Appomattox, VA High 62 Low 46 Rain
The colors are starting to change here in Virginia. Our road to Appomattox was a beautiful drive.
We arrived in Appomattox on Friday afternoon and just spent the rest of the day relaxing. Saturday we plan to explore Appomattox.
The town is celebrating their Railroad Festival this week-end to commemorate Norfolk & Western Railroad’s donation of the Appomattox Depot to the town in 1973. However, the weather is not cooperating. We woke up Saturday morning to fog, rain, humidity, dampness, mist, and more rain. Still we figured we’d head downtown to check out the parade and whatever else was going on. No place to park anywhere. We turned around and decided it was history time.
In October of 2009, we visited Fort Sumter where the Civil War began. October of 2014 we are where the Civil War ended.
On the morning of April 9, 1865, when General Robert E . Lee realized that the retreat of his beleaguered army had finally been halted, Ulysses S. Grant was riding toward Appomattox Court House. Lee sent a letter to Grant requesting a meeting to discuss his army's surrender. Grant responded to Lee, writing that he would push to the front to meet him.
The location of the meeting was left up to Lee. After reading Grant's letter, Lee rode toward Appomattox Court House. The Union soldier who took the letter from Grant to Lee rode ahead to find a meeting location. Wilmer McLean offered his own home for the meeting.
Lee arrived at the McLean house about one o'clock and took a seat in the parlor. A half hour later, General Grant arrived. Entering the house, Grant greeted Lee in the center of the room. The generals presented a contrasting appearance; Lee in a new uniform and Grant in his mud-spattered field uniform. The two conversed in a very cordial manner for approximately 25 minutes.
This desk is where Lee sat to sign the surrender document.
The subject had not yet gotten around to surrender until finally, Lee, feeling the anguish of defeat, brought Grant's attention to it. Grant, who later confessed to being embarrassed at having to ask for the surrender from Lee, said simply that the terms would be just. The terms would parole officers and enlisted men but required that all Confederate military equipment be relinquished.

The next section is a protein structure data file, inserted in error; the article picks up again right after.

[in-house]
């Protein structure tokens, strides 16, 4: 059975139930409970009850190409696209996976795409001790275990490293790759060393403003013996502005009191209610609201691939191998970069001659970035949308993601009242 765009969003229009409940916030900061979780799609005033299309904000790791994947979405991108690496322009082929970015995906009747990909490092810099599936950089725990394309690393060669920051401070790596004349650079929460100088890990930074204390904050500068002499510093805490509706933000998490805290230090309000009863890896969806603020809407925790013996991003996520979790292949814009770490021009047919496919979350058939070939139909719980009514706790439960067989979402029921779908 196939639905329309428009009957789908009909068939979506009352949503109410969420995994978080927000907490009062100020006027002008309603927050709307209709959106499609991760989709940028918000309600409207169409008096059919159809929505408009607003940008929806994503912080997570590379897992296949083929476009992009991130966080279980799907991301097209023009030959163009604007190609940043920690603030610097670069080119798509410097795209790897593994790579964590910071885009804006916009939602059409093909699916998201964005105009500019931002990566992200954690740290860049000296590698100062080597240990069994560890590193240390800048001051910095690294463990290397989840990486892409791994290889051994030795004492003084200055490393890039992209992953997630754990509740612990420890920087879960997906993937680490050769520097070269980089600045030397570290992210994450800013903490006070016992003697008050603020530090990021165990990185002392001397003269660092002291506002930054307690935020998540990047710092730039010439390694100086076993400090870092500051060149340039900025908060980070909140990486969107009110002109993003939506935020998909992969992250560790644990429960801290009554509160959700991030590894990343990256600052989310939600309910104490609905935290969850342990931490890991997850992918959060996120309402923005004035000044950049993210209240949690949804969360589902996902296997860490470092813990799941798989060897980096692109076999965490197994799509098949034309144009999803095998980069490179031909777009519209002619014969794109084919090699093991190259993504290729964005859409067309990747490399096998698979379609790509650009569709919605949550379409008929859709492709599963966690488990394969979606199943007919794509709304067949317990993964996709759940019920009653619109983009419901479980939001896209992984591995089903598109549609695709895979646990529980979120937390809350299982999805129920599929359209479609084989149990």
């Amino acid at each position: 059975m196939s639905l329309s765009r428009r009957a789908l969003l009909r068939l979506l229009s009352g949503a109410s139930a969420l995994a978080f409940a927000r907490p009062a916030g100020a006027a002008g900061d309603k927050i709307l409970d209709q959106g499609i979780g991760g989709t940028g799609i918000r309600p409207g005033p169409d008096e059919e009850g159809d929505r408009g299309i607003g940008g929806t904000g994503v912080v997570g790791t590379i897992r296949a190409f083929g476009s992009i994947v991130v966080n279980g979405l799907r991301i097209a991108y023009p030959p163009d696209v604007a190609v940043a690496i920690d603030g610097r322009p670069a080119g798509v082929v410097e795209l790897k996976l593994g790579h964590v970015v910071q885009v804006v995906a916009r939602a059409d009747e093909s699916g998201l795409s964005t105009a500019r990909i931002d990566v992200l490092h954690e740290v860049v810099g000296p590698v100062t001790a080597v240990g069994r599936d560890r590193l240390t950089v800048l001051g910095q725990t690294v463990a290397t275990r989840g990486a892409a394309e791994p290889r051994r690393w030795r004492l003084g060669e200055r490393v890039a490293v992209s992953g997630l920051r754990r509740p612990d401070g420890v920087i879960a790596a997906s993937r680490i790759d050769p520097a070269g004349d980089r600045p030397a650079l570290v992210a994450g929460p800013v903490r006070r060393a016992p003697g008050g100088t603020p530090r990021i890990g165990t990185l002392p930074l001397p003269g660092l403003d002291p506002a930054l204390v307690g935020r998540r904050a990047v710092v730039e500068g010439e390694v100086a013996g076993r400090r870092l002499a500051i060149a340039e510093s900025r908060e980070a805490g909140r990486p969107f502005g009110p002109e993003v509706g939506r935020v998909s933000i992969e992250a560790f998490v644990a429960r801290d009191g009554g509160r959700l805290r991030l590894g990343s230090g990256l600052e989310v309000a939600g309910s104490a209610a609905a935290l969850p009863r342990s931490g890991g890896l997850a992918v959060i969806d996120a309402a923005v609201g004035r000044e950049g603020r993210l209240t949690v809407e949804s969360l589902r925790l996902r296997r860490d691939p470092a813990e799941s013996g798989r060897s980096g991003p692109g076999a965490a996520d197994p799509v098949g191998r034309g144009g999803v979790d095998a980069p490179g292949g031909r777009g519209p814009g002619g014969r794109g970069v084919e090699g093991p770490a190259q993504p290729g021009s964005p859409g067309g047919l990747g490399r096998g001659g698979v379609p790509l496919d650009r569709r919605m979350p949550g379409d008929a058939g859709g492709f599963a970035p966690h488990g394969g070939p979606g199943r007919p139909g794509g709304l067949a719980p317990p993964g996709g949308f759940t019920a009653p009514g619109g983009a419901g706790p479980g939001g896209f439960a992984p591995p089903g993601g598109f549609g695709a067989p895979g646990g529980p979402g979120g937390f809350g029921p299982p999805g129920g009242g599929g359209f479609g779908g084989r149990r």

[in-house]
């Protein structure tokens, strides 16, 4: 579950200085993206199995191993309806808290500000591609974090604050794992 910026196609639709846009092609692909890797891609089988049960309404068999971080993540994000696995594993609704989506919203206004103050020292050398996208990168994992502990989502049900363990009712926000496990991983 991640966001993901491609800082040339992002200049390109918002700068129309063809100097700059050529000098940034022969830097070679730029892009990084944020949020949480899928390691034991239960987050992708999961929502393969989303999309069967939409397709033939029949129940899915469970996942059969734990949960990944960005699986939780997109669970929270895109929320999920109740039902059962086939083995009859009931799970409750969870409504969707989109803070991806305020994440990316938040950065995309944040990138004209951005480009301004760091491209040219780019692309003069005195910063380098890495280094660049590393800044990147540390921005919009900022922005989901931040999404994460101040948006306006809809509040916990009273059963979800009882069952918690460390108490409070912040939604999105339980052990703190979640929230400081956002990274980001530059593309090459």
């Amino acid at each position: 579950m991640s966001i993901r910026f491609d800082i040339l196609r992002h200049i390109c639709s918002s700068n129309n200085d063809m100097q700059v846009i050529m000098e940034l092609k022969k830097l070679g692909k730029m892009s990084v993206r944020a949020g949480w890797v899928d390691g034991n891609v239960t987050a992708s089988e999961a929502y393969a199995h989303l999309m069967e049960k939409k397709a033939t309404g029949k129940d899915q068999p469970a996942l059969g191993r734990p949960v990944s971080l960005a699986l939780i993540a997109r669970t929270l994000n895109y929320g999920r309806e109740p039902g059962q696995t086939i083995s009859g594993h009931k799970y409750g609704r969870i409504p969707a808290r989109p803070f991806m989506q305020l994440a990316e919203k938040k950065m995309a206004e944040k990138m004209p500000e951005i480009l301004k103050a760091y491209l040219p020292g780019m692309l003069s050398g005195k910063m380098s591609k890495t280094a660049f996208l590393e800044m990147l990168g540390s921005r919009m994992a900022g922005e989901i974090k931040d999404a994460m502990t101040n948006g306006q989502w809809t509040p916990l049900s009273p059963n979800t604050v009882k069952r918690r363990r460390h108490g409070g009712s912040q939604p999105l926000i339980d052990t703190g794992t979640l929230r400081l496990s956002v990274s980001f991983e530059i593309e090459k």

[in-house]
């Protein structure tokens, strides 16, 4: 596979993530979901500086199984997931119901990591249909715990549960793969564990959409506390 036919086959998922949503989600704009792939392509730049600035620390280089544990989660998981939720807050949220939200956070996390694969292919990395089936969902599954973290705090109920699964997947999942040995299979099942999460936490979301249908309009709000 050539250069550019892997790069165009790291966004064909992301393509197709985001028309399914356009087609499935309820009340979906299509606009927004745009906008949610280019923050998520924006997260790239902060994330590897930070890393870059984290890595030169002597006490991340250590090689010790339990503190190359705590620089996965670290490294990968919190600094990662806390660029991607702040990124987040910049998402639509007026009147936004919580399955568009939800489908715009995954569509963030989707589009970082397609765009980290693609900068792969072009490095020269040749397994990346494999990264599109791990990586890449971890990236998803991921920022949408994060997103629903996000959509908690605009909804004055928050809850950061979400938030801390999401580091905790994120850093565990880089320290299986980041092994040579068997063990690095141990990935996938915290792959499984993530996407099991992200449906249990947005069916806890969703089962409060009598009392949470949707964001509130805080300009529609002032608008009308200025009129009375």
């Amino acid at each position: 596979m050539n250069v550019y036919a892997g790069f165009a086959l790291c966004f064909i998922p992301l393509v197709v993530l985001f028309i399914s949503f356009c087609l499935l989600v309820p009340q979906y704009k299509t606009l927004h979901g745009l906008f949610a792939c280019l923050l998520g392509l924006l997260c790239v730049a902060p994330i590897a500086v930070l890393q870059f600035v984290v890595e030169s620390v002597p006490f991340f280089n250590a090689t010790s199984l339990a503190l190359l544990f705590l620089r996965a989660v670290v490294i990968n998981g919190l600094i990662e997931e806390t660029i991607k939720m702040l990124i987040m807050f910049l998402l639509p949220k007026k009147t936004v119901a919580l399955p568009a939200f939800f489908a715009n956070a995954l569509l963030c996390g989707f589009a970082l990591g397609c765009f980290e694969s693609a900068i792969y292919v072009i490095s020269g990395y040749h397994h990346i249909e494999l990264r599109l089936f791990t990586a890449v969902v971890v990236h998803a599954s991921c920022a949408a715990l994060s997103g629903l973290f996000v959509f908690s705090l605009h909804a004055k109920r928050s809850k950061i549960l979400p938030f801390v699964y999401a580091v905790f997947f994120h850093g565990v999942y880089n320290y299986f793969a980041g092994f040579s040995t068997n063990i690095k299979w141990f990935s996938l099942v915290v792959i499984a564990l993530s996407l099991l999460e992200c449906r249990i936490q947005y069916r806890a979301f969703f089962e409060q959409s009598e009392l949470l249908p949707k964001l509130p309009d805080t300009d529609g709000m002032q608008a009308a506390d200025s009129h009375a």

When Grant finished writing out the terms of surrender, he handed the terms to Lee who, first donned spectacles used for reading, then quietly looked them over. When he finished reading, Lee looked up at Grant and remarked "This will have a very happy effect on my army." Lee asked if the terms allowed his men to keep their horses, for in the Confederate army men owned their mounts. Lee explained that his men would need these animals to farm once they returned to civilian life. Grant responded that he would order his officers to allow any Confederate claiming a horse or a mule to keep it. General Lee agreed that this concession would go a long way toward promoting healing.
Grant's generosity extended further. When Lee mentioned that his men had been without rations for several days, the Union commander arranged for 25,000 rations to be sent to the hungry Confederates.
After formal copies of the surrender terms, and Lee's acceptance, had been drafted and exchanged, the meeting ended.
The village of Appomattox Court House
Three days later the men of the Army of Northern Virginia marched before the Union Army, laid down their flags, stacked their weapons, and then began the journey back to their homes. For them it was an ending, but for the nation it was a new beginning.
In a war that was marked by such bitter fighting, it is remarkable that it ended so simply. Grant's compassion and generosity did much to allay the emotions of the Confederate troops. As for Robert E. Lee, he realized that the best course was for his men to return home and resume their lives as American citizens.
The character of both Lee and Grant was of such a high order that the surrender of the Army of Northern Virginia has been called "The Gentlemen's Agreement."
“In accordance with the substance of my letter to you of the 8th inst., I propose to receive the surrender of the Army of N. Va. on the following terms, to wit: Rolls of all the officers and men to be made in duplicate. One copy to be given to an officer designated by me, the other to be retained by such officer or officers as you may designate. The officers to give their individual paroles not to take up arms against the Government of the United States until properly exchanged, and each company or regimental commander sign a like parole for the men of their commands. The arms, artillery and public property to be parked and stacked, and turned over to the officer appointed by me to receive them. This will not embrace the side-arms of the officers, not their private horses or baggage. This done, each officer and man will be allowed to return to their homes, not to be disturbed by United States authority so long as thy observe their paroles and the laws in force where they may reside.”